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Zack Snyder's 2009 film adaptation of Watchmen is polarizing to say the least, but there is one thing about it that viewers can agree on: the movie's opening credits are an absolute masterclass in cinematic storytelling. Perfectly set to Bob Dylan's "The Times They Are A-Changin'," the diorama-like tableaus following The Comedian's death fill in a ton of backstory from the original graphic novel that the would have made the two-and-a-half hour feature didn't have the time to explore.
Working off of Alan Moore's prose writing that breaks up each issue, Snyder created beautiful little snapshots that established all of the major players in the story, like Rorschach and Doctor Manhattan. He even got to explore the heyday of the Minutemen, a group of Golden Age costumed adventurers that included Hollis Mason (the original Nite Owl) and Silk Spectre (Sally Jupiter).
In particular, Sally (played by Carla Gugino, she was the mother of Laurie Jupiter, the second Silk Spectre) gets several moments in the opening credits that chronicle her rise and fall as America's sweetheart. She goes from a WWII-era hero to a washed-up and bitter old woman withering away in a California retirement home. We get a sense that the GIs absolutely loved her (as evidenced by the fact that her likeness was painted onto the side of a U.S. bomber), but Snyder nearly went the extra mile in giving Sally a very Captain America moment.
Appearing on a Nerd Queens livestream earlier this week, the filmmaker showed off a sketch he did of Silk Spectre beating up the chief Nazi himself: Adolph Hitler.
Check out the sketch on the left side of the image below:
For whatever reason, the visual never made it into the finished cut. Was DC possibly worried about incurring the wrath of Marvel? Would the House of Ideas have considered it an infringement on the very first issue of Captain America published in 1941? Maybe, or perhaps Snyder thought it was just too similar to the first image of Nite Owl punching out a criminal (who is heavily implied to be the one that killed Batman's parents). In any case, it would've been an insanely cool thing to see Silk Spectre underscoring the film's alternate timeline by wailing on the leader of the Third Reich. Interestingly, Watchmen hit theaters just a few months before Quentin Tarantino's Inglourious Basterds, which put its own speculative spin on how WWII was won.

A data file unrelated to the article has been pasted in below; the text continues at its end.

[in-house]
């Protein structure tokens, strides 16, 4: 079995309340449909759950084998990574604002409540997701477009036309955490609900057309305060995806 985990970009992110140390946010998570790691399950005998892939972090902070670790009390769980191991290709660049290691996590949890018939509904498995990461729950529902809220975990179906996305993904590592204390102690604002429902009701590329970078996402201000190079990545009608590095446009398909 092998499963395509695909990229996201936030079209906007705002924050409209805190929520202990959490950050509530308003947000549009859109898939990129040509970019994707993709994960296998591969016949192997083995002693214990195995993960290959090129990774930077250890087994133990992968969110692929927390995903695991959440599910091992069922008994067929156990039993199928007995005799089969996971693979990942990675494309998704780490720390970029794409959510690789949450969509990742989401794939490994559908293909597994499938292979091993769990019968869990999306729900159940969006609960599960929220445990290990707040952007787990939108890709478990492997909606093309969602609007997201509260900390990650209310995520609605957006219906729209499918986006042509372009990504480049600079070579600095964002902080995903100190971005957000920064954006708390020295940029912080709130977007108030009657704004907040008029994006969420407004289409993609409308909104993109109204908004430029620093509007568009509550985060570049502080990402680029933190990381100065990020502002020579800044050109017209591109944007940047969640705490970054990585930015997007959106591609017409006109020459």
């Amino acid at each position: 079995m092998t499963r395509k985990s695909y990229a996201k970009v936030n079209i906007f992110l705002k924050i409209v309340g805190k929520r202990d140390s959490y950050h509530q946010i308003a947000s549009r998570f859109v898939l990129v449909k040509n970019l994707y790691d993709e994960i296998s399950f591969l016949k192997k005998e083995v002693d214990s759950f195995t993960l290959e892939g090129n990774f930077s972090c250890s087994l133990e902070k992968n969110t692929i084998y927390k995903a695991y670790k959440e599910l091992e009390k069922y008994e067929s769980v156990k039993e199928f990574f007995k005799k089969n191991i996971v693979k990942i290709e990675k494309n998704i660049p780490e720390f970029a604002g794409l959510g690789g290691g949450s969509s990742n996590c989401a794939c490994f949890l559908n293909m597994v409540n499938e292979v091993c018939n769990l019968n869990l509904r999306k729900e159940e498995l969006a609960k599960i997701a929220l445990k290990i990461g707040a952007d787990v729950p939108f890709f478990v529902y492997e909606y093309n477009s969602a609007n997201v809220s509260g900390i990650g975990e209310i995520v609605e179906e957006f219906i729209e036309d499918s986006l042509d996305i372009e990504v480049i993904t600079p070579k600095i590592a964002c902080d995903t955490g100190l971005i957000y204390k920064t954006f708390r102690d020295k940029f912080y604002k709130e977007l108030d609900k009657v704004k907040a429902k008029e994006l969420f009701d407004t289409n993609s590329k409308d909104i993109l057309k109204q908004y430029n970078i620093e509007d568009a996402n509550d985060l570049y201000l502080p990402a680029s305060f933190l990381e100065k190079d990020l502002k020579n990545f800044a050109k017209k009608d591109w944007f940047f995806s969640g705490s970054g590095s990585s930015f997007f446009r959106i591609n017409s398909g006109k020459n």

"I don't how it was done. I wasn't around when they made that sequence, I just sat at the premiere with my jaw on the floor. It's one of the greatest opening sequences of any film ever," he said. "I talked to [co-screenwriter] Alex Tse, who was on set when they did it, and he said that the studio kept saying, 'Why are we paying for this crazy, complex opening sequence? This is crazy.' Apparently Zack said to Alex, 'Take it out of the script, I know what I want to shoot, so we'll just go do it anyway.' Like you just toss off the most incredibly complex opening title sequence in history. He recreated the Kennedy assassination, among 100 other things, and it wasn't even in the script. I don't know how he did it. That's a miracle to me. I've never even asked Zack. I can't wrap my head around it, frankly. I'm more stunned than anybody because I'd never even heard of not putting something that complex in the script."